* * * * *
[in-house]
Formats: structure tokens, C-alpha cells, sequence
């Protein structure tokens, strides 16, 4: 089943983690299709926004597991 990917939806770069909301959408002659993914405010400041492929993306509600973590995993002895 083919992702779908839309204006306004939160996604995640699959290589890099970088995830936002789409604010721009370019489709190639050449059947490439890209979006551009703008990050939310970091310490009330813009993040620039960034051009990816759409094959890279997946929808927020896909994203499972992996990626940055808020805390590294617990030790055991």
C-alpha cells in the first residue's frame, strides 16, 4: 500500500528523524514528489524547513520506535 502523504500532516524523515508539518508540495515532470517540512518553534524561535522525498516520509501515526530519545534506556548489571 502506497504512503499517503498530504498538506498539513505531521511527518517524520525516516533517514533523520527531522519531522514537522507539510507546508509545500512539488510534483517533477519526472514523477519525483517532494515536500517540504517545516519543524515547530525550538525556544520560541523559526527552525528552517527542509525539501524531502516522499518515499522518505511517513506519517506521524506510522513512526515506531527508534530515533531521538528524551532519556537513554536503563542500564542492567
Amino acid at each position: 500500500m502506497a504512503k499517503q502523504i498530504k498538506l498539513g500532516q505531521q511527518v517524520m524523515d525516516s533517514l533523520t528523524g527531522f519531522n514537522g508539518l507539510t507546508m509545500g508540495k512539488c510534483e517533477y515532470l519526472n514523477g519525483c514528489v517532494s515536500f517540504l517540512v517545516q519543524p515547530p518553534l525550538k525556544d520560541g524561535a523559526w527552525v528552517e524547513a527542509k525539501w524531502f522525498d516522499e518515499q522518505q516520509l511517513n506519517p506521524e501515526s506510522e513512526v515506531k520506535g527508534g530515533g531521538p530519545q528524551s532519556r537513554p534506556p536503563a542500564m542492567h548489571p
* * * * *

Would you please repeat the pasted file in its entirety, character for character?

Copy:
[in-house]
Formats: structure tokens, C-alpha cells, sequence
């Protein structure tokens, strides 16, 4: 089943983690299709926004597991 990917939806770069909301959408002659993914405010400041492929993306509600973590995993002895 083919992702779908839309204006306004939160996604995640699959290589890099970088995830936002789409604010721009370019489709190639050449059947490439890209979006551009703008990050939310970091310490009330813009993040620039960034051009990816759409094959890279997946929808927020896909994203499972992996990626940055808020805390590294617990030790055991």
C-alpha cells in the first residue's frame, strides 16, 4: 500500500528523524514528489524547513520506535 502523504500532516524523515508539518508540495515532470517540512518553534524561535522525498516520509501515526530519545534506556548489571 502506497504512503499517503498530504498538506498539513505531521511527518517524520525516516533517514533523520527531522519531522514537522507539510507546508509545500512539488510534483517533477519526472514523477519525483517532494515536500517540504517545516519543524515547530525550538525556544520560541523559526527552525528552517527542509525539501524531502516522499518515499522518505511517513506519517506521524506510522513512526515506531527508534530515533531521538528524551532519556537513554536503563542500564542492567
Amino acid at each position: 500500500m502506497a504512503k499517503q502523504i498530504k498538506l498539513g500532516q505531521q511527518v517524520m524523515d525516516s533517514l533523520t528523524g527531522f519531522n514537522g508539518l507539510t507546508m509545500g508540495k512539488c510534483e517533477y515532470l519526472n514523477g519525483c514528489v517532494s515536500f517540504l517540512v517545516q519543524p515547530p518553534l525550538k525556544d520560541g524561535a523559526w527552525v528552517e524547513a527542509k525539501w524531502f522525498d516522499e518515499q522518505q516520509l511517513n506519517p506521524e501515526s506510522e513512526v515506531k520506535g527508534g530515533g531521538p530519545q528524551s532519556r537513554p534506556p536503563a542500564m542492567h548489571p